SK: That’s also affected by the rand – but we have seen some good inflows. It’s not at the levels of before – that’s more the state of the world. There was a lot of interest in developing markets but that’s tapering off with people seeing China coming off and India looking like there’s a bit of admin. Maybe the developing markets need to take a breather because we are not going to be seeing the growth but there is still a lot of interest in Africa. With what’s going on in the SA mining industry and the strikes international players are going to back off for a while but they are still looking at Africa. We are seeing an unwind of the commodities bull market and that is going to have an impact.
STV: Are you worried about this because Investec has shifted focus towards the wealth and asset management divisions and that’s going to be an increasingly important driver of income for the business?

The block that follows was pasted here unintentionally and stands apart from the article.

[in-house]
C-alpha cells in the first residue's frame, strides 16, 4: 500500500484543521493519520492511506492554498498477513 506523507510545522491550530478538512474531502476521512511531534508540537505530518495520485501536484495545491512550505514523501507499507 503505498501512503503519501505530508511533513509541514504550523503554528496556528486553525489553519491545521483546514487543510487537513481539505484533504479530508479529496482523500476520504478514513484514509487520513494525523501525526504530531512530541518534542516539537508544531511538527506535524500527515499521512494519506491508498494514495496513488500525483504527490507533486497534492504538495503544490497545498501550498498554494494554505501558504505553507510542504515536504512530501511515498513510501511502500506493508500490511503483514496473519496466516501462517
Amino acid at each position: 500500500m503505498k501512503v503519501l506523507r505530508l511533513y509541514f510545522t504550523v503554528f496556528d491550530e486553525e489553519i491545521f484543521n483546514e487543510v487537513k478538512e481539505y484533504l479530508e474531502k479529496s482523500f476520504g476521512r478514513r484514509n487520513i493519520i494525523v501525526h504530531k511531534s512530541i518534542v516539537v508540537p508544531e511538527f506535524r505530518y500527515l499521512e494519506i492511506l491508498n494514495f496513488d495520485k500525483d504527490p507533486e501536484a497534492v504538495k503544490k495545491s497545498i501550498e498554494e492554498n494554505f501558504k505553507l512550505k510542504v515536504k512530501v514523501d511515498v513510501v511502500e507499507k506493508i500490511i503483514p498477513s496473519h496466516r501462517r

SK: We are quite happy with where those two businesses are – our wealth businesses in stable currency funds under management grew by 10% where if I were to convert that to rands it probably grew 30% to 40%. This is life – we know that the world is volatile, and there are times where one gets the inflows. The one thing that may help those businesses is in the developed world seeing stock markets go up. If we look at the FTSE 100 it’s quite a lot below where it was 12 years ago and in fact below where it was in 1998. That is 14 years with the index still below where it was. The Dow Jones is above where it was in 1998 but it’s not above where it was in 2001. These markets are looking like if they get a bit of good news they are going to go up and there is a lot of liquidity building up in the world that needs a home. If you have a good institutional-type property with a long lease in the UK someone will buy it at 4%. We have not seen that even with the bull markets. If it’s a bad property they won’t even buy it with a 10% yield.